Saturday, July 29, 2006

The Propitiation of a Pirate

In the new Pirates of the Carribbean movie, there is a scene in which Johnny Depp's character has been told he must, in 3 days, find 100 "souls" to take his place on a cursed ship crew or spend eternity there himself. The comedic part comes when he is asked if he can live with himself knowing that he sentenced 100 people to this damnation of sorts. He thought for a moment and then shrugged and said "Yes."

We laugh at this because he is portrayed throughout as the pirate who is the epitome of all that we pretend to despise. He is vile, manipulative, sexually crude, self-centered, and dishonest. We laugh because he thinks for a moment before responding, and there is the hope for a brief moment that he will make the decent decision. We laugh because we knew really wouldn't. In the end, he is so self-centered that he would rather give this punishment to 100 others when it is clear that he is the one who deserves it.

He is as I am.

When we were watching the movie, at this particular point, I leaned over and tried to whisper something to Micah to indicate that I had a profound thought on the subject, but the movie went on, so I told him we'd talk about it later.

Now I will "express opinions or judgments in a dogmatic way. " I suppose it bothered me to laugh at his flippant attitude toward the whole scenario, mainly because I see this attitude in myself. God gave the punishment I deserve to Christ, who never did anything to deserve it, and my response is so often "yeah, I can live with that." I spend a lot of time giving thought to things that are so trivial, and treat my debt being paid as something that "just happened" and I'm OK with it.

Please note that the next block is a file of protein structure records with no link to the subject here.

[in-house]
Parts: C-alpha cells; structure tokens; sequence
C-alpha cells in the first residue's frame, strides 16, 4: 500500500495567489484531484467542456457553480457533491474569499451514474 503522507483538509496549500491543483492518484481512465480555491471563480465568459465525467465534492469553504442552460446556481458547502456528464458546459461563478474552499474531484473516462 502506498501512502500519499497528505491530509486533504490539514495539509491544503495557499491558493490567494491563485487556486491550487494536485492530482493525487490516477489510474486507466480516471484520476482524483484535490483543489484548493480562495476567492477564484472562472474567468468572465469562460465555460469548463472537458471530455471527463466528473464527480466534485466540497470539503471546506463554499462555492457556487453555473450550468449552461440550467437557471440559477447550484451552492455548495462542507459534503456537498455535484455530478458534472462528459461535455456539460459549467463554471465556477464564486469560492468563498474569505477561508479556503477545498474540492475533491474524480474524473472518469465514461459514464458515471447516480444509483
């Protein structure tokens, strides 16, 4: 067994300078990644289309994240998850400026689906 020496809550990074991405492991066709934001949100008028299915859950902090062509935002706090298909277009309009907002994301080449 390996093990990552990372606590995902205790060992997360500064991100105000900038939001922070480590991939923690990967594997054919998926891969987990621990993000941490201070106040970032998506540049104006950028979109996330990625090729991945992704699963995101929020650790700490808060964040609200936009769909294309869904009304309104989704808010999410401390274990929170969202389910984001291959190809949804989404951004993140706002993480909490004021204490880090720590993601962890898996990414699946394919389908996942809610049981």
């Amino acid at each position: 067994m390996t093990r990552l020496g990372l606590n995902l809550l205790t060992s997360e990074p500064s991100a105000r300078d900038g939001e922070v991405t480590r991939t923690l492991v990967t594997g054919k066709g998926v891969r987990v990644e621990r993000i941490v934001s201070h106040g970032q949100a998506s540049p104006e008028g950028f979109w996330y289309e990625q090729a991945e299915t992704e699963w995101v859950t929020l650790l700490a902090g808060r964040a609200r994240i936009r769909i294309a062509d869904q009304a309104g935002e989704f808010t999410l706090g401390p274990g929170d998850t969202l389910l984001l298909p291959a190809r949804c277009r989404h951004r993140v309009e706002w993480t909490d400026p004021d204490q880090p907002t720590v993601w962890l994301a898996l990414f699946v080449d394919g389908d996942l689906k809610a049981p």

Obviously the analogy falls apart very quickly, but I suspect that seeing Captain Jack Sparrow flagrantly display the sins that I hide so well brought these thoughts to mind.

As I throw around impressive theological terms, I hope to remember that substitution means someone else received the punishment I deserved, and that atonement required death to satisfy wrathful perfection. These are a very sobering combination.


Blogger Nathan said...

There's what I've got, as the song says "my thoughts are open season" so fire away. I'm thinking about a part II to this posting when I can examine the other side of this equation (joy in salvation) but that will have to come at a time when I've slept a bit more.

12:24 PM  
Blogger Flower Child said...

I look forward to part're right about Jack being "in your face" about everything that we should hate about often I don't hate my sin enough. The reality is we/I don't see the true blessing of Salvation....THAT is the Tragedy. Thank you for taking time to remind us.

1:06 PM  
Blogger Hope said...

Thanks for the reminder...isn't it funny how sometimes we have to have our hearts shown to us as something alien to realize how discusting they are. Like David and...was it Nathaniel the prophet? "You are the man" Realizing that--right after you've hated the behavior of the man is one of the worst feelings in the world...but entirely necessary in order for us to learn to hate our sin.

Well put, my friend.

5:38 PM  
Blogger Nathan said...

Nathan was the OT prophet, Nathaniel was Jesus' disciple.

Thanks for the thoughts.

7:27 PM  

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